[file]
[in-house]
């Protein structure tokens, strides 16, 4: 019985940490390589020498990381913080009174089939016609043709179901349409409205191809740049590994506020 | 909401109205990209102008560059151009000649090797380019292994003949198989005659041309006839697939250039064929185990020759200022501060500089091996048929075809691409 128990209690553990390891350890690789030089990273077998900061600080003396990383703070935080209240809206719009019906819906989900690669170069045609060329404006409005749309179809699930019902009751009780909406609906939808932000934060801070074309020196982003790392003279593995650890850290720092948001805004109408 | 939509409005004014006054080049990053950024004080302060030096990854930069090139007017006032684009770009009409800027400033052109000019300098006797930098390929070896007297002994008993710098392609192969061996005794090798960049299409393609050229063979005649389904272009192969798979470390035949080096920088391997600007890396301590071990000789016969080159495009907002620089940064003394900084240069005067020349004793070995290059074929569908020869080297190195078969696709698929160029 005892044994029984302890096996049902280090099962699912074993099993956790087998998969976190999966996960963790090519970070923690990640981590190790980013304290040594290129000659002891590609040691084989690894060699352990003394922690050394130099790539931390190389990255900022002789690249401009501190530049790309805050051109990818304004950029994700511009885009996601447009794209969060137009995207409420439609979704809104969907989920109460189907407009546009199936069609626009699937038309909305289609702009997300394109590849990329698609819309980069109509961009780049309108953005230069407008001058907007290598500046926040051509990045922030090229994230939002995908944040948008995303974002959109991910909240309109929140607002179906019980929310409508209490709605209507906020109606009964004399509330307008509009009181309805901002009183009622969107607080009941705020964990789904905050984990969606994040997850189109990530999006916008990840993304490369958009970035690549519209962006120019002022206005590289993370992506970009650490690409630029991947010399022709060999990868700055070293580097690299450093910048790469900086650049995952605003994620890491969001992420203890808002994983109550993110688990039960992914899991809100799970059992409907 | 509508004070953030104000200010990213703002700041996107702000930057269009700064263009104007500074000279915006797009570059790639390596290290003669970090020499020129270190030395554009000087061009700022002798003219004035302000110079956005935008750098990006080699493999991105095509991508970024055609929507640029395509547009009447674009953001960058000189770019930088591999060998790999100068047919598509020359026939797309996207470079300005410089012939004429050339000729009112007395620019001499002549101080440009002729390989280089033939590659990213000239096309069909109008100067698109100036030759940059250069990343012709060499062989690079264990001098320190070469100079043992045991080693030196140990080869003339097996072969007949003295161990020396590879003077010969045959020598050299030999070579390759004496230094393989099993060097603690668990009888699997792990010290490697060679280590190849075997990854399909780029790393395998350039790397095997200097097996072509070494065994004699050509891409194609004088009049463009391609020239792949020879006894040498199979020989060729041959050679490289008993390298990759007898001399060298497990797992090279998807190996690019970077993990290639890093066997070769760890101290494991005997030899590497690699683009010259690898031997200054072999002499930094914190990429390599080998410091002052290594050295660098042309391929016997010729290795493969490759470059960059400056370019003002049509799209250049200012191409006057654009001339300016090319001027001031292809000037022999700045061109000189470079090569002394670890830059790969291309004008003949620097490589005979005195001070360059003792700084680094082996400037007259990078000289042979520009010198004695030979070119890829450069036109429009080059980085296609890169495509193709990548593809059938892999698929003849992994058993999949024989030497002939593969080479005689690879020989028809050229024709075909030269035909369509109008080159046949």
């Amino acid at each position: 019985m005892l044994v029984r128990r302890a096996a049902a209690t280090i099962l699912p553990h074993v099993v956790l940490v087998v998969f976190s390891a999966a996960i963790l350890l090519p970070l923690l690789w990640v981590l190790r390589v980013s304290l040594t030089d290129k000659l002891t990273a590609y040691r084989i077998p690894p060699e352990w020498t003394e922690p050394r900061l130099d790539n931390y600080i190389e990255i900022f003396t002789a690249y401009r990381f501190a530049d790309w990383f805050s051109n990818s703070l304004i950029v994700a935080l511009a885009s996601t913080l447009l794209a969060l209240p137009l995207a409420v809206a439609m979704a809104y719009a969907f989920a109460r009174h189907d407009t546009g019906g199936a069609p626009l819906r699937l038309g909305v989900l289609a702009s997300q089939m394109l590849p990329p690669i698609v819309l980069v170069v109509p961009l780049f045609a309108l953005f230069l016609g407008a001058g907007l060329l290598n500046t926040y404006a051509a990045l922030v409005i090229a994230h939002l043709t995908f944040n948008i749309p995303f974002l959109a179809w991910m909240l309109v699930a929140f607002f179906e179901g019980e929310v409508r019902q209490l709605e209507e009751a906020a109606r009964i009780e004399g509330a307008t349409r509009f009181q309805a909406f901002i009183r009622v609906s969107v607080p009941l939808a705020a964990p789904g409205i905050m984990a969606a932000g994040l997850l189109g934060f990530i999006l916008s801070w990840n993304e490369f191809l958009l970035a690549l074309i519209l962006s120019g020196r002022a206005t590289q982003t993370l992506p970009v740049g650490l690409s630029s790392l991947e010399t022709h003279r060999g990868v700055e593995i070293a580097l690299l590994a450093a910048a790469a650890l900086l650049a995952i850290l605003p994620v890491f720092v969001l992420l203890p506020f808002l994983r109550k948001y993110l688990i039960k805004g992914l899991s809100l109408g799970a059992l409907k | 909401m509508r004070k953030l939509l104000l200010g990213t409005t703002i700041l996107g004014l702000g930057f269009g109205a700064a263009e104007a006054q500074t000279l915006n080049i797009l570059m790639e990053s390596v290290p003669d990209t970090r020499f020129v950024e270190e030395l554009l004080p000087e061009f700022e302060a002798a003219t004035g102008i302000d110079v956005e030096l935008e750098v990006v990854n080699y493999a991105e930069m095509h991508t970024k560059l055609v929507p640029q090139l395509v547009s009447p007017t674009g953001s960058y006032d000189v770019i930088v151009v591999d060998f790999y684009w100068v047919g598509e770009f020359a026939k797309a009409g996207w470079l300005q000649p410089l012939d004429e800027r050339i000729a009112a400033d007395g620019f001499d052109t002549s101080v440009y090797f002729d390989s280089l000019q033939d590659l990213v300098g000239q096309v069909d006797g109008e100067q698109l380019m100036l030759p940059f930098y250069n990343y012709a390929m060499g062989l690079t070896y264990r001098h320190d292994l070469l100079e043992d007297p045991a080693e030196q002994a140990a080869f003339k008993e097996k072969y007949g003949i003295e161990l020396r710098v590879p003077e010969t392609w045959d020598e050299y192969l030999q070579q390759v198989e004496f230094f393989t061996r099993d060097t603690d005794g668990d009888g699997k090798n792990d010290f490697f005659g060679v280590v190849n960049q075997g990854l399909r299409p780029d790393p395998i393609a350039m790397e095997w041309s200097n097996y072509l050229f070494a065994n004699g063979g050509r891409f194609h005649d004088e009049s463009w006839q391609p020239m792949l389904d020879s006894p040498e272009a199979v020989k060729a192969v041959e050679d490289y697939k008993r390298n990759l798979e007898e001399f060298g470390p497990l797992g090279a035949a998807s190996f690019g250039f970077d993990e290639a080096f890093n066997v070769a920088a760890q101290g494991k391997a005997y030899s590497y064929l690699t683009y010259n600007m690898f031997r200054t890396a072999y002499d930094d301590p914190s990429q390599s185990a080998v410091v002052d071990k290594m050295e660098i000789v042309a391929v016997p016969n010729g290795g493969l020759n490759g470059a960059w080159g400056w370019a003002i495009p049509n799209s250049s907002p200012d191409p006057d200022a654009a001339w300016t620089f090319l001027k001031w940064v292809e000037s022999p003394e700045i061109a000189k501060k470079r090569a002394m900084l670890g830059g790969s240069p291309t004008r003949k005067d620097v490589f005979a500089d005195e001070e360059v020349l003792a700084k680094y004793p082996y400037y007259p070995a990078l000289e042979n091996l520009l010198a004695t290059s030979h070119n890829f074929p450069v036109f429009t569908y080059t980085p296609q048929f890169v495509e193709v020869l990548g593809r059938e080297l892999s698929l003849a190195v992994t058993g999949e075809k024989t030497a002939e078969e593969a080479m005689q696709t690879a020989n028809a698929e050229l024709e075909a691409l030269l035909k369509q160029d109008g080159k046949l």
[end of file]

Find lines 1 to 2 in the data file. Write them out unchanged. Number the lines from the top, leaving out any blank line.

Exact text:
[in-house]
């Protein structure tokens, strides 16, 4: 019985940490390589020498990381913080009174089939016609043709179901349409409205191809740049590994506020 | 909401109205990209102008560059151009000649090797380019292994003949198989005659041309006839697939250039064929185990020759200022501060500089091996048929075809691409 128990209690553990390891350890690789030089990273077998900061600080003396990383703070935080209240809206719009019906819906989900690669170069045609060329404006409005749309179809699930019902009751009780909406609906939808932000934060801070074309020196982003790392003279593995650890850290720092948001805004109408 | 939509409005004014006054080049990053950024004080302060030096990854930069090139007017006032684009770009009409800027400033052109000019300098006797930098390929070896007297002994008993710098392609192969061996005794090798960049299409393609050229063979005649389904272009192969798979470390035949080096920088391997600007890396301590071990000789016969080159495009907002620089940064003394900084240069005067020349004793070995290059074929569908020869080297190195078969696709698929160029 005892044994029984302890096996049902280090099962699912074993099993956790087998998969976190999966996960963790090519970070923690990640981590190790980013304290040594290129000659002891590609040691084989690894060699352990003394922690050394130099790539931390190389990255900022002789690249401009501190530049790309805050051109990818304004950029994700511009885009996601447009794209969060137009995207409420439609979704809104969907989920109460189907407009546009199936069609626009699937038309909305289609702009997300394109590849990329698609819309980069109509961009780049309108953005230069407008001058907007290598500046926040051509990045922030090229994230939002995908944040948008995303974002959109991910909240309109929140607002179906019980929310409508209490709605209507906020109606009964004399509330307008509009009181309805901002009183009622969107607080009941705020964990789904905050984990969606994040997850189109990530999006916008990840993304490369958009970035690549519209962006120019002022206005590289993370992506970009650490690409630029991947010399022709060999990868700055070293580097690299450093910048790469900086650049995952605003994620890491969001992420203890808002994983109550993110688990039960992914899991809100799970059992409907 | 509508004070953030104000200010990213703002700041996107702000930057269009700064263009104007500074000279915006797009570059790639390596290290003669970090020499020129270190030395554009000087061009700022002798003219004035302000110079956005935008750098990006080699493999991105095509991508970024055609929507640029395509547009009447674009953001960058000189770019930088591999060998790999100068047919598509020359026939797309996207470079300005410089012939004429050339000729009112007395620019001499002549101080440009002729390989280089033939590659990213000239096309069909109008100067698109100036030759940059250069990343012709060499062989690079264990001098320190070469100079043992045991080693030196140990080869003339097996072969007949003295161990020396590879003077010969045959020598050299030999070579390759004496230094393989099993060097603690668990009888699997792990010290490697060679280590190849075997990854399909780029790393395998350039790397095997200097097996072509070494065994004699050509891409194609004088009049463009391609020239792949020879006894040498199979020989060729041959050679490289008993390298990759007898001399060298497990797992090279998807190996690019970077993990290639890093066997070769760890101290494991005997030899590497690699683009010259690898031997200054072999002499930094914190990429390599080998410091002052290594050295660098042309391929016997010729290795493969490759470059960059400056370019003002049509799209250049200012191409006057654009001339300016090319001027001031292809000037022999700045061109000189470079090569002394670890830059790969291309004008003949620097490589005979005195001070360059003792700084680094082996400037007259990078000289042979520009010198004695030979070119890829450069036109429009080059980085296609890169495509193709990548593809059938892999698929003849992994058993999949024989030497002939593969080479005689690879020989028809050229024709075909030269035909369509109008080159046949």